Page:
Paris Nice 2016 – Stage 3 Preview

By David Hunter

Cusset – Mont Brouilly 165.5km

It’s time for the GC riders to come out to play.pn etapa 3

This will give us the early indications of form and who could potentially win the race. The climb might only be a cat 2, but it’s tough.paris niza etapa 3

Officially the climb is 3km at 7.7%, but it’s harder than it sounds.

mont brouilly

Even this graphic doesn’t quite explain the difficulty of the closing kilometres, I prefer this one.mont brouilly

You can see the staircase that awaits the riders, with plenty of sections above 10%. At just 3km, it is short enough to interest the puncheurs. However, if the GC riders really apply the pressure, it could be a very selective day.

We were here in 2014, but the stage didn’t finish at the top of the climb, that changes the approach. Tom Slagter was the rider who escaped the bunch and crested the climb first, with Geraint Thomas following closely behind.

Despite being a short stage, it will be tough. There are plenty of categorised climbs and we have to deal with Brouilly on two occasions. If the puncheurs are to survive, they’ll have to be on the top of their game.

In the puncheur category, we have:-

Philippe Gilbert, Tony Gallopin, Alexis Vuillermoz, Michael Matthews, Pieter Serry, Arthur Vichot, Gorka Izagirre, Julien Simon, Tom-Jelte Slagter, Fabio Felline, Sylvain Chavanel, Paddy Bevin and Dries Devenyns.

The climbers who could win are:-

Richie Porte, Simon Spilak, Ilnur Zakarin, Rui Costa, Geraint Thomas, Sergio Henao, Romain Bardet, Simon Yates, Alberto Contador, Ion Izagirre, LL Sanchez, Tom Dumoulin, Andrew Talansky and Wilco Kelderman.

That is an abundance of talent, arguments could be made for all of them. In my usual fashion, I will narrow down the list. From the puncheurs, only Gallopin, Vuillermoz, Matthews, Slagter and Felline could win this stage.

When I think about this climb, I can’t shake memories of Mur de Bretagne and Willunga Hill out of my head. They are not the same as Brouilly, but do give an interesting comparision.

Vuillermoz won the Bretagne stage in the 2015 TDF, with Gallopin in 5th, Contador 14th and Simon 18th.

Porte has destroyed Willunga Hill on two occasions, this year beating off a fine challenge from Sergio Henao. Ruben Fernandez finished in 6th and Paddy Bevin in 10th. I think this climb is actually harder than both climbs I have compared it to. If I compare it to a climb that is shorter but harder, I think of Mur de Huy. In the 2015 TDF stage, Vuillermoz was 3rd, Gallopin 5th and Yates in 10th. In 2015 Fleche Wallone, Albasini was 3rd, Vuillermoz 6th, Henao 7th, Slagter 9th and Kelderman 10th.

The names of Porte, Vuillermoz, Henao and Gallopin are never far away. Team orders will also play a big part in this stage, as Vuillermoz might have to work for Bardet, with Henao fulfilling the same role for Geraint Thomas. As bonus seconds will be critical, team leaders need to be given the best chance of winning the stage. I don’t see Henao getting an opportunity to attack, but Vuillermoz should have a chance. Considering his record on the Mur de Huy and Mur de Bretagne, he has to have a big chance of success. Not only can he climb, but the Frenchman also packs a fine sprint.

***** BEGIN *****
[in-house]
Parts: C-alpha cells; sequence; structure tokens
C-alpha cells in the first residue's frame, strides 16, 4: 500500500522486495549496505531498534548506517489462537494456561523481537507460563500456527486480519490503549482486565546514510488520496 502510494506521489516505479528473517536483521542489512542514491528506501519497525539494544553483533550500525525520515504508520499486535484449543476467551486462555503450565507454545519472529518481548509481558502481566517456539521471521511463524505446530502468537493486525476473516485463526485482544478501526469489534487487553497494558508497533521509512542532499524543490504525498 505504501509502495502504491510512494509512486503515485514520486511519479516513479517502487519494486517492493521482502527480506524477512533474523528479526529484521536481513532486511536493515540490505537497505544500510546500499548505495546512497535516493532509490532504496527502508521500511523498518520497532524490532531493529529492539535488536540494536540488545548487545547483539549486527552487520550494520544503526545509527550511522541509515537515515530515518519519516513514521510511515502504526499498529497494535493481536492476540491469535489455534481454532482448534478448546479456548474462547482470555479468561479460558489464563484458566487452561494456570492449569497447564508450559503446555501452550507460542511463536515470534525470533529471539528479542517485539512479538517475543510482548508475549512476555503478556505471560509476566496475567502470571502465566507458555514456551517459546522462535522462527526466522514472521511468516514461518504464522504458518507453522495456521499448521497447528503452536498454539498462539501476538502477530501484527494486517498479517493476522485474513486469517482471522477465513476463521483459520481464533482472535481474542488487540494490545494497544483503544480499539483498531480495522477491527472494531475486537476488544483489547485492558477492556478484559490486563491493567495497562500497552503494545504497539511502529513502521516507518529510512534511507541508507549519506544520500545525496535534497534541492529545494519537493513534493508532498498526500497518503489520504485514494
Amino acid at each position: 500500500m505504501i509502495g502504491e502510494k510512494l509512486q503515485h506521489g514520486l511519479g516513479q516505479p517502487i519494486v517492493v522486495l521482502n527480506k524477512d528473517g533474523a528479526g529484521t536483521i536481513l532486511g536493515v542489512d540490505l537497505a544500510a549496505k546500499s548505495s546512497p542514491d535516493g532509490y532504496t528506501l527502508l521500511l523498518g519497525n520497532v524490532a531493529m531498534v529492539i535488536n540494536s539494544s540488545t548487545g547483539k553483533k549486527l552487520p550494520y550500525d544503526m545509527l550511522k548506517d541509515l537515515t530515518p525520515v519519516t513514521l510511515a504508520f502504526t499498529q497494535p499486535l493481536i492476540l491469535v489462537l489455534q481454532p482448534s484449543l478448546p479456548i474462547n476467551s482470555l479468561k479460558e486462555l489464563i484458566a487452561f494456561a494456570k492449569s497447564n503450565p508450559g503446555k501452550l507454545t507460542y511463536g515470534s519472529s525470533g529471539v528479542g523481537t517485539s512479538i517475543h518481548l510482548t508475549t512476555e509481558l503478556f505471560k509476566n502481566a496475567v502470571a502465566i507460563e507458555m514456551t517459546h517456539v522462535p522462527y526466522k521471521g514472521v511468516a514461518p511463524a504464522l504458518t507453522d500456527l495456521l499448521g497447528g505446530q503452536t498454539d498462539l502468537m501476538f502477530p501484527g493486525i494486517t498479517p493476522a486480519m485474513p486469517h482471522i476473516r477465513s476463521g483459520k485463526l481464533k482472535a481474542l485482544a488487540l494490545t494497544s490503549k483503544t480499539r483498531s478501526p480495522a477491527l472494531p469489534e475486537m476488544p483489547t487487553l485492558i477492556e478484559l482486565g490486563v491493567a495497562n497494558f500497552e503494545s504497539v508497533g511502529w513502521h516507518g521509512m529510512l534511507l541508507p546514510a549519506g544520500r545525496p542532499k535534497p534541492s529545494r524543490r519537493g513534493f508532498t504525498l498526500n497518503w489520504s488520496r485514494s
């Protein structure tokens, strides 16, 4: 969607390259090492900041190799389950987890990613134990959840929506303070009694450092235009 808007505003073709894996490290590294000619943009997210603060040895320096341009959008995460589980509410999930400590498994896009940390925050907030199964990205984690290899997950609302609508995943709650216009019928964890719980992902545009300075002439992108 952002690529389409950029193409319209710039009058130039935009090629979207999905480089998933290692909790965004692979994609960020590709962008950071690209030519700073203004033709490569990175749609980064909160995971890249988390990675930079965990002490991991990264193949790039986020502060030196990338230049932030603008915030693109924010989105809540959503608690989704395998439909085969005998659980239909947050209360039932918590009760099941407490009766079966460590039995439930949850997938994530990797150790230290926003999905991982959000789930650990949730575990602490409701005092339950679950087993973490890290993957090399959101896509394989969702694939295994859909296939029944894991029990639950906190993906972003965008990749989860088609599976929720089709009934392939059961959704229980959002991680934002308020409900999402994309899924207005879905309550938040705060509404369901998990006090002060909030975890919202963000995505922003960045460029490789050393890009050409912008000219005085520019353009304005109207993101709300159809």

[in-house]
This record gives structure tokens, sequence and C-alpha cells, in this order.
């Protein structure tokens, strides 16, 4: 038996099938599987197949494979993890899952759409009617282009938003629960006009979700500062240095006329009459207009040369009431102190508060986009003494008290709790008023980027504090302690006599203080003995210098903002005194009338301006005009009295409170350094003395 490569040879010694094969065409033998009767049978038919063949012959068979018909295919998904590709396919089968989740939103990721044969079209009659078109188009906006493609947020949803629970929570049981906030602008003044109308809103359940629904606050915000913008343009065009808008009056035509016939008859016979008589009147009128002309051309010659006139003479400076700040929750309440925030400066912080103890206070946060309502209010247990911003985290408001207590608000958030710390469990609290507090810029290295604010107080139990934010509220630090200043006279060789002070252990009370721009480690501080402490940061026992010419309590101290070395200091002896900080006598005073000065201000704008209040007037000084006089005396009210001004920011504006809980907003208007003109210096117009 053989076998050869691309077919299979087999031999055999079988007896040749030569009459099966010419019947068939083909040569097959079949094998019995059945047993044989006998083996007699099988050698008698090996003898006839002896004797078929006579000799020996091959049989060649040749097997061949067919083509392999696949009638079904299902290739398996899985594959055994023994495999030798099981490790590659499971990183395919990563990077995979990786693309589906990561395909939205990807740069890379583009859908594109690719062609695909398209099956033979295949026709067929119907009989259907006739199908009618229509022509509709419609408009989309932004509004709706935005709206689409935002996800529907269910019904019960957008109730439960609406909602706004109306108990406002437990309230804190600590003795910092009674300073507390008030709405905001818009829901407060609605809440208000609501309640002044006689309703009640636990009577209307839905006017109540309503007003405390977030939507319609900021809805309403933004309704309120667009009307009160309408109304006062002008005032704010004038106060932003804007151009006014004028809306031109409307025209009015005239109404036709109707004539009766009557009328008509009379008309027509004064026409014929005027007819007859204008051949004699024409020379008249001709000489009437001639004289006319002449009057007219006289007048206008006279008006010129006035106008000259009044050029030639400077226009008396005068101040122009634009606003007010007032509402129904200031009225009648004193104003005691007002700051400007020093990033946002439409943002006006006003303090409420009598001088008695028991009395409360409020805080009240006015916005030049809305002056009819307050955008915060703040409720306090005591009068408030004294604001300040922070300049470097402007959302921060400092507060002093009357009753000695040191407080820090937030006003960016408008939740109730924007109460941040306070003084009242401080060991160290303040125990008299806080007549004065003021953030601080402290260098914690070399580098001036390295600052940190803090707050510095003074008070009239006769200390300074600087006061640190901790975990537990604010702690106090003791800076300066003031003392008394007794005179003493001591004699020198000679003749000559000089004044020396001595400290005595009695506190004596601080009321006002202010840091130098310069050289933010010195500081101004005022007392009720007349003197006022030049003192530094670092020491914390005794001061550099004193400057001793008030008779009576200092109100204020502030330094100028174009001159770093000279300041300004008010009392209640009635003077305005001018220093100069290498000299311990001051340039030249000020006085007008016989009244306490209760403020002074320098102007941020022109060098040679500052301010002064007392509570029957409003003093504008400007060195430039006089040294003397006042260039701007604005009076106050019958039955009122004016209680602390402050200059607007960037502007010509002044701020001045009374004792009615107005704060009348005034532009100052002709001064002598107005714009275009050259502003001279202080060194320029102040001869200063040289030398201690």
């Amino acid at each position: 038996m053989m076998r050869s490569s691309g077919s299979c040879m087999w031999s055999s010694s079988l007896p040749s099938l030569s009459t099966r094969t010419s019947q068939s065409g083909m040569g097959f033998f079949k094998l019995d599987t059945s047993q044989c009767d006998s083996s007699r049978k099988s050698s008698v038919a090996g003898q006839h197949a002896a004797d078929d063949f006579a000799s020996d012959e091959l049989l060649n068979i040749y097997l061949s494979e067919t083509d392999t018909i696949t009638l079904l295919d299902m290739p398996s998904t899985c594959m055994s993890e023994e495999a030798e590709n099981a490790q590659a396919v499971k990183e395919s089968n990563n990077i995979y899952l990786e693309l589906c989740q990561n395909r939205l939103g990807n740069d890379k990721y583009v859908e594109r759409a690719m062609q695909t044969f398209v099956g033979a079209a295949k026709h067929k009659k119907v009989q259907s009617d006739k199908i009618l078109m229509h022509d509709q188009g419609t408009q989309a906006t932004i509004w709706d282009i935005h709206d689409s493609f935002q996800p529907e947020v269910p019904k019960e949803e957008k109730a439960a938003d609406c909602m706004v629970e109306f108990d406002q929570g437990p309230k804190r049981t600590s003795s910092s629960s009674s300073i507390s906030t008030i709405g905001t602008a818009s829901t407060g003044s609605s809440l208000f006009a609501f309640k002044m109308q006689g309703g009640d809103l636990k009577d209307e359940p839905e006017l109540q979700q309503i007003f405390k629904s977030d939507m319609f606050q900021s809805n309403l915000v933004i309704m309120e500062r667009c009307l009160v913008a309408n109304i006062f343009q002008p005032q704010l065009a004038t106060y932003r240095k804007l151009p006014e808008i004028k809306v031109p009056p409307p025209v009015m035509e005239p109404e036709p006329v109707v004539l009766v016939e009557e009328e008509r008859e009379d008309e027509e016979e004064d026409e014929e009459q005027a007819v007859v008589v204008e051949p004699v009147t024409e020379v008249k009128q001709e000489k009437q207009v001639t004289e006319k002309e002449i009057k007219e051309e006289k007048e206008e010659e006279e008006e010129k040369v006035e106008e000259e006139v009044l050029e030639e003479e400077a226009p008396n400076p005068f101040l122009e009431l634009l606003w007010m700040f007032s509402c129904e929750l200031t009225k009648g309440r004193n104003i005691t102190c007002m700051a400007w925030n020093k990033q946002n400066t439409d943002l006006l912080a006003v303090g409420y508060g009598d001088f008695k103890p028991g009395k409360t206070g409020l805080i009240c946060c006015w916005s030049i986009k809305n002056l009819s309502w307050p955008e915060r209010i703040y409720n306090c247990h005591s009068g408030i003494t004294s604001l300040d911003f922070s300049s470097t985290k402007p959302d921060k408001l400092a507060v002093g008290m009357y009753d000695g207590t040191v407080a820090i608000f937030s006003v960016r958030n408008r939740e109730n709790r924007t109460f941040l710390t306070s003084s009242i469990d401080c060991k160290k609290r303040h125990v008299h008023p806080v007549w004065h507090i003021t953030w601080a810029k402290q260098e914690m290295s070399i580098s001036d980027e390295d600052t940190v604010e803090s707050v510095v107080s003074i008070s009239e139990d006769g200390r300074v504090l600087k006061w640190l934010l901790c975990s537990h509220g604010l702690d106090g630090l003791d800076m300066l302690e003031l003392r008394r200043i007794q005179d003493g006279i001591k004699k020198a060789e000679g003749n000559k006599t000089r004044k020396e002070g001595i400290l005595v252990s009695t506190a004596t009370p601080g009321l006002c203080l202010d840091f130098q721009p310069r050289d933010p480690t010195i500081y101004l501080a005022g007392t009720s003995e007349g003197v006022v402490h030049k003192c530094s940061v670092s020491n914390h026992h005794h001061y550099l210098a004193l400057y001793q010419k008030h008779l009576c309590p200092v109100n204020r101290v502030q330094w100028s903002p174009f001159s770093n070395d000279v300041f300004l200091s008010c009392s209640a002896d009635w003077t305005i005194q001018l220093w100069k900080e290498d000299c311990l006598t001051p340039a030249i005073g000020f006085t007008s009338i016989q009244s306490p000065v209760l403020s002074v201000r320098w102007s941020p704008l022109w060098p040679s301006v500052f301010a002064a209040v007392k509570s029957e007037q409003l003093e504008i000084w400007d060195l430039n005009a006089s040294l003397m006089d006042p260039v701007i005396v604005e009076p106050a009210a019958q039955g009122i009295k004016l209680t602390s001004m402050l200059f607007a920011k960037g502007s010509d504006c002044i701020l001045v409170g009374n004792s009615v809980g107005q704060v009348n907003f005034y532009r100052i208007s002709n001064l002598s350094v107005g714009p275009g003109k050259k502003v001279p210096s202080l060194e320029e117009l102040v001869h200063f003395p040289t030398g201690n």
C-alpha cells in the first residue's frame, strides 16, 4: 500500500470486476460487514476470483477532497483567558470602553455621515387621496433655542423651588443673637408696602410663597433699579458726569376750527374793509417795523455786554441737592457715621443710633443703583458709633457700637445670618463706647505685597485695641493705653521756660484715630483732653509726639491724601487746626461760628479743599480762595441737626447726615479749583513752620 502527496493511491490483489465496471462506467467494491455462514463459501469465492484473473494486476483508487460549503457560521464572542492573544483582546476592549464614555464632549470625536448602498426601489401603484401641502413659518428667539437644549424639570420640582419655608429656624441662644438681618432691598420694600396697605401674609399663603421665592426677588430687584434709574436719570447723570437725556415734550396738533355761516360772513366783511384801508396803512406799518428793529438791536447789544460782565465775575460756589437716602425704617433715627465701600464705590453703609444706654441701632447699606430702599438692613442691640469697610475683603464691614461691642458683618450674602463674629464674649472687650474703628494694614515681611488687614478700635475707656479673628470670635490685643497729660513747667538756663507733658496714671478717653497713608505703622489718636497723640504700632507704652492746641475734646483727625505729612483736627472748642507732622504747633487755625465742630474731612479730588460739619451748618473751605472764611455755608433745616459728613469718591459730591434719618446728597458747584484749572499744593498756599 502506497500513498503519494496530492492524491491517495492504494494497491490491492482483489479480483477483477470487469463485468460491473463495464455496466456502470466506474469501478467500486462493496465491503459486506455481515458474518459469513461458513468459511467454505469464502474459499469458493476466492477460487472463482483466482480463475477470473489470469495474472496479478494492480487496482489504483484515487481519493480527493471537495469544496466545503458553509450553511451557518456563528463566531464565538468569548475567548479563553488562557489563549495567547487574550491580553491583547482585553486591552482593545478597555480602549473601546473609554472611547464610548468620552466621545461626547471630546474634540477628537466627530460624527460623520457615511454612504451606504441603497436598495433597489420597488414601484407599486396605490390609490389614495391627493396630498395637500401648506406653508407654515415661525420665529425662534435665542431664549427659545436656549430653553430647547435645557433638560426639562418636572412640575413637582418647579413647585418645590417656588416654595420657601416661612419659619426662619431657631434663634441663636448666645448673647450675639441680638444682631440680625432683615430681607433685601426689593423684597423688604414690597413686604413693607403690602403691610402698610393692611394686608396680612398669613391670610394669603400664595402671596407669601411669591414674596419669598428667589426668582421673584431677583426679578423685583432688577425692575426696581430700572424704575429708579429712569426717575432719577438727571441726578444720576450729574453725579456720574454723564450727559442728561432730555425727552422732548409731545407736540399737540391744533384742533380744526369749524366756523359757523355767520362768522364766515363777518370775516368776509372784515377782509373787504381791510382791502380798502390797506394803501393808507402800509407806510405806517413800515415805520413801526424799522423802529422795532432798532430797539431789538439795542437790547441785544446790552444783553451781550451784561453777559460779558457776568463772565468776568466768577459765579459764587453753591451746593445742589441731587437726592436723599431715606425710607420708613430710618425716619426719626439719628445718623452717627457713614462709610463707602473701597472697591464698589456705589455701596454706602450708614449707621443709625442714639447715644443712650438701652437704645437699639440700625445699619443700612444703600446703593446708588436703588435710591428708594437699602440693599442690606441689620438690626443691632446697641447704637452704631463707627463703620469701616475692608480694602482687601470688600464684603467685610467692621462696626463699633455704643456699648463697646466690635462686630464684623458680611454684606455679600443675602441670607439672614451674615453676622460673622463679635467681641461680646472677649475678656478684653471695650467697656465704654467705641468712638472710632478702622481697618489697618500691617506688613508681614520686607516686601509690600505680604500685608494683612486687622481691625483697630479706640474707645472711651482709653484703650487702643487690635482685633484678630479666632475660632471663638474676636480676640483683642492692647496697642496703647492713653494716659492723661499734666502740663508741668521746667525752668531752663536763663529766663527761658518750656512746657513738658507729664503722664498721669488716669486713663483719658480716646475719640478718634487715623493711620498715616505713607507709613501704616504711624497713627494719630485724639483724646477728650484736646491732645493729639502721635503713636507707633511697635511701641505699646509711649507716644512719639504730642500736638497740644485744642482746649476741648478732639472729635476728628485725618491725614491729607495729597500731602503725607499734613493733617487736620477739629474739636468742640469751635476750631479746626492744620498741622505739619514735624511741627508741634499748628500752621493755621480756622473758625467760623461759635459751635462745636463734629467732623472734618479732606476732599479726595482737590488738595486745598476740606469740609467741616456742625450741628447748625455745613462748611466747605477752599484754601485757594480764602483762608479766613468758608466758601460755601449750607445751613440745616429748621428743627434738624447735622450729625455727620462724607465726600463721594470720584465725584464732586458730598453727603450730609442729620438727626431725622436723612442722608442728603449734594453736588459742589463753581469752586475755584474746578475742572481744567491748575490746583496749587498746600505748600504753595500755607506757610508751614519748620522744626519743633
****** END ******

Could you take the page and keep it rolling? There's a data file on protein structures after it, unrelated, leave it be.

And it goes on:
Speaking of packing a sprint, Tom-Jelte Slagter is looking in fine form. 2015 was disappointing but he did eventually win two stages in the Tour of Alberta and was 4th in Quebec. He’s maintained a good level of form at the start of 2016, taking a stage win in Haut-Var. He has a fine record in Paris-Nice, winning two stages in 2014. He’s done well on Willunga Hill and is a consistent performer in Fleche Wallone. This is a stage that really suits the Dutchman.

Michael Matthews will not only hope to hold onto the yellow jersey, he will think he can win this stage. Supported by Yates and Albasini, he will have teammates to help chase down attacks. Orica also have the option of letting Yates attack and getting other teams to chase. Matthews can handle these types of climbs, he coped well back in 2014, staying with the GC riders. Two years on, he is a significantly better climber. He is the rider everyone should fear.

Of the GC riders, I like Porte, Thomas and Bardet. All three are attacking riders and always give it their all. Porte was good in the prologue and stage 1, a sign that his form is better than in Oman. The climb isn’t too long, meaning that there will be plenty of teams looking to chase down attacks from the main riders. It will be very hard for Contador, Thomas and Porte to escape the clutches of each other. A puncheur has a much better chance of being given some freedom, as they will not threaten the overall GC, but Orica will not want to lose yellow.

The weather is not going to be easy. We are expecting quite a lot of rain and freezing temperatures. The descents will be tricky and the peloton nervous. Tony Gallopin is rider who loves some bad weather. If the day is horrible, a very small bunch will arrive together for the final climb.

It might only be short, but expect a fascinating tactical battle on the slopes of Brouilly.

Prediction Time

This is a hard one to call. I do like the look of Vuillermoz and Bardet, but I will go for Michael Matthews, but he will need the support of his team. If he is left exposed, the others will force him to cover moves. If Albasini and Yates can support him, he has the ability to take a famous win.

David Hunter

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